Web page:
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Some believe that the true magic of the holiday season can be found in the family Christmas tree, which can create as many memories as the gifts found underneath it.

Ornaments that decorated yesterday’s trees continue to create holiday traditions for today’s families, and for many, this tradition includes glass orbs hanging from branches in bright, shiny colors and sparkly patterns. These colorful glass ornaments are synonymous with American Christmases and chances are the ones used in your family for years are by Shiny Brite, a brand created by German-American immigrant Max Eckardt.

Bell-shaped Shiny Brite glass ornaments

Bell-shaped Shiny Brite glass ornaments, machine made, enameled and silvered; Max Eckardt & Sons and Corning Glass Works.

Blown-glass Christmas ornaments with hand-painted accents got their start in the German village of Lauscha in the 1840s; they were made in the shape of fruit and nuts that were hand-blown into molds, and then silvered inside with a special compound of silver nitrate and sugar water. By the 1870s, Lauscha was exporting Christmas ornaments to Britain. American retail giant, F.W. Woolworth, took notice, and seeing the business potential, began importing the magical orbs to sell to families across the U.S.

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As a native of a small village near Lauscha, Eckhardt knew the appeal of glass ornaments and also saw their potential in the American market. Like Woolworth, he had been importing hand-blown glass balls from his homeland since the early 1900s. He had the foresight to anticipate a disruption in his supply of glass from Germany from the upcoming World War II and in 1937, he established the Shiny Brite Company in New York. The inspiration for the name came from the fact that the insides of the ornaments were coated with silver nitrate so they would stay shiny and “brite” season after season.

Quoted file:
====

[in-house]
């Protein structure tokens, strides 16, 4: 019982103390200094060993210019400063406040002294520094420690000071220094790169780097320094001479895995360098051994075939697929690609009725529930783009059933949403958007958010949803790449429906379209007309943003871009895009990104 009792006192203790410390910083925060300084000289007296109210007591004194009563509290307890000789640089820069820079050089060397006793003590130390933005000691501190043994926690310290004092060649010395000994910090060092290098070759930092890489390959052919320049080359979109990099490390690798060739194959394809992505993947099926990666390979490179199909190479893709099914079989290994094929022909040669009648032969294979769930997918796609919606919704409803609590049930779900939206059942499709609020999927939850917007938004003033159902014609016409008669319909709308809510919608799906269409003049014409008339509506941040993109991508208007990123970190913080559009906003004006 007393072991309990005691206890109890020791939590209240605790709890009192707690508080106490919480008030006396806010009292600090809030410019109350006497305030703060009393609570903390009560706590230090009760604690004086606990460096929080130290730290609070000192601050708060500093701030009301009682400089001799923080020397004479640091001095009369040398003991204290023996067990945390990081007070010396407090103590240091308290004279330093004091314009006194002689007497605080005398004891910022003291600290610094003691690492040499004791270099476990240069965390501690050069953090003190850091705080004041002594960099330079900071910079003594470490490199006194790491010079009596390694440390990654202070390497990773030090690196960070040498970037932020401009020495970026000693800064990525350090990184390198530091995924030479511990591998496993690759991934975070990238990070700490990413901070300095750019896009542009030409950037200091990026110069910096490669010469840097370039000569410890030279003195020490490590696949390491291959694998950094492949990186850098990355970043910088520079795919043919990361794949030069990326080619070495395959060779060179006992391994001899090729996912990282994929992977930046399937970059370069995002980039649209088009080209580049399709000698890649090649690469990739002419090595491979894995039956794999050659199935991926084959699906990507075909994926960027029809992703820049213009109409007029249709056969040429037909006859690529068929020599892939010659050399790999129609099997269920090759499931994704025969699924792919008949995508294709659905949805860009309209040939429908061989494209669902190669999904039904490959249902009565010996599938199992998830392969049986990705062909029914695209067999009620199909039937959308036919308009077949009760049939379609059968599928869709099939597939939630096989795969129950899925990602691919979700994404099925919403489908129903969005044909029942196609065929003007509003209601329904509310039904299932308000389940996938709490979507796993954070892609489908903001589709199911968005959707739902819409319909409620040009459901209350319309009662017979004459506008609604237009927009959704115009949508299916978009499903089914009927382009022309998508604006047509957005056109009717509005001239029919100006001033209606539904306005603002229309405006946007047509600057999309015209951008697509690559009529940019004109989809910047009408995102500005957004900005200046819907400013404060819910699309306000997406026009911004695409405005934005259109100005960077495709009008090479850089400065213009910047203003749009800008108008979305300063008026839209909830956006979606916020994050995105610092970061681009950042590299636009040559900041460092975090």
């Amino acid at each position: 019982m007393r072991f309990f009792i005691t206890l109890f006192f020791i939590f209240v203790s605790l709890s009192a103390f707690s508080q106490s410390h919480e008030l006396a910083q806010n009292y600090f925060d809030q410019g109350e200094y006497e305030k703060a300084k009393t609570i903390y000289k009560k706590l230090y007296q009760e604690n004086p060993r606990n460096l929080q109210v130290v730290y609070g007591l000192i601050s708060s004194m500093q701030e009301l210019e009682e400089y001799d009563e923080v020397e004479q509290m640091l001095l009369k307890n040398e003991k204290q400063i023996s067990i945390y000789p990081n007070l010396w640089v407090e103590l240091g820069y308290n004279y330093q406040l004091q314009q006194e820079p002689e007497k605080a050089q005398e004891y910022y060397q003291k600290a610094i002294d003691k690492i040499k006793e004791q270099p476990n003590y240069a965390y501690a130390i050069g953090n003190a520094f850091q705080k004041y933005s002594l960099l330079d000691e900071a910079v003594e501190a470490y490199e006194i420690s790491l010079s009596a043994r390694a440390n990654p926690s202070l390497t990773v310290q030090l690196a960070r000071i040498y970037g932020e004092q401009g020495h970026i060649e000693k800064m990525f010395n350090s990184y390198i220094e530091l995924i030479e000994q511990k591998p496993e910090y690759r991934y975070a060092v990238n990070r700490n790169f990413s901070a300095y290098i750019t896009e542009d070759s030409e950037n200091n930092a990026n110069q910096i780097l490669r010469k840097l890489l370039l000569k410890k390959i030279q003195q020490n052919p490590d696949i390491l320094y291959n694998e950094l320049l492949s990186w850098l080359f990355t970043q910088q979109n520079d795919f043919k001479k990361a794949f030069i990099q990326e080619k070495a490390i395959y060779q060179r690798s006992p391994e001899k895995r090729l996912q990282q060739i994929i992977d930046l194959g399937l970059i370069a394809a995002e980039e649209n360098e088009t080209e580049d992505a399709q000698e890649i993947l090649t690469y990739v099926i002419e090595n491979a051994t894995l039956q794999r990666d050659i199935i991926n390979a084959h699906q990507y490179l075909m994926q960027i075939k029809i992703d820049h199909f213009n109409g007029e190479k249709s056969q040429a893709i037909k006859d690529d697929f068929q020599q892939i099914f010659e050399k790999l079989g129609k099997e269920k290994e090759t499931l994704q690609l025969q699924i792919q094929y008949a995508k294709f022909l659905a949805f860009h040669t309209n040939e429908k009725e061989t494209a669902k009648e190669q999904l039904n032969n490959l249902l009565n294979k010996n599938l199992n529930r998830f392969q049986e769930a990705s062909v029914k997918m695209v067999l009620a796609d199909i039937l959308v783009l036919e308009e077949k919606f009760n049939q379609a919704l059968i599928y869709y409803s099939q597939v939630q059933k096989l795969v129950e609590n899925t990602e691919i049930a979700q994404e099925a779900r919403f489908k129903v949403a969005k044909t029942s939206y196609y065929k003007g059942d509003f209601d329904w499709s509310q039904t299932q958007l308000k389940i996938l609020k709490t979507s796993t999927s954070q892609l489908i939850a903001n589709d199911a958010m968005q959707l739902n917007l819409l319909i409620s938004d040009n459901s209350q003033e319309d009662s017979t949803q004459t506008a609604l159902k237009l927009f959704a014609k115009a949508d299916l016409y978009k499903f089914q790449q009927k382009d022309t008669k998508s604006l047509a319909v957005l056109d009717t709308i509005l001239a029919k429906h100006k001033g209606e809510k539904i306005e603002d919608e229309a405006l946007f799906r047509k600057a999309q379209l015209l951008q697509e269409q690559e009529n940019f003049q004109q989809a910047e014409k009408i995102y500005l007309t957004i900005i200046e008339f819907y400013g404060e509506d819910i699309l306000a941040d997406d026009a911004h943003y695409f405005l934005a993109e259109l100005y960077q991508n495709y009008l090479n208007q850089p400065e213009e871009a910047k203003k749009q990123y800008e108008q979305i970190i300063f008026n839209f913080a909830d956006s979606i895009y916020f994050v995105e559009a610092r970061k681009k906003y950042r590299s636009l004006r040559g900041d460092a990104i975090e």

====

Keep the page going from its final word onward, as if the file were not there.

Shiny Brite double star flower indent glass ornaments

A set of four brightly colored Shiny Brite double-star-flower indent glass ornaments, late 1940s to early 1950s, 2-1/4” h; $40.

To keep his company afloat, Eckardt sought the help of New York’s Corning Glass Company, with the promise that Woolworth would place a large order if Corning could modify its glass ribbon machine, which made light bulbs, to produce the ornaments. This machine, built in 1926, produced 2,000 light bulbs per minute. The switchover was a success, and Woolworth’s ordered more than 235,000 ornaments; in December 1939, the first machine-made batch was shipped to its Five-and-Ten-Cent Stores,where they sold for two to ten cents each.

By 1940, Corning was producing about 300,000 unadorned ornaments per day, sending the clear glass balls to outside artists, including those at Max Eckardt’s factories, for hand decoration. The ornaments were lined with silver nitrate, run through a lacquer bath, decorated by Eckardt’s employees, and then packaged in brown cardboard boxes. According to a LIFE magazine article from December 1940, Corning Glass Works expected to produce 40,000,000 ornaments by the end of that year and supply 100 percent of the domestic market for ornaments.

An factory worker is surrounded by Shiny Brites.

A factory worker is surrounded by Shiny Brites.

The ornaments were originally just a simple silver, but eventually Eckardt produced them in a large variety of colors: classic red (the most popular ornament color in the 1940s), green, gold, pink and blue, both in solids and stripes. They were also offered in a variety of shapes besides balls including tops, bells, icicles, teardrops, trees, finials, pine cones, and Japanese lanterns and reflectors. Some were also decorated with mica “snow.”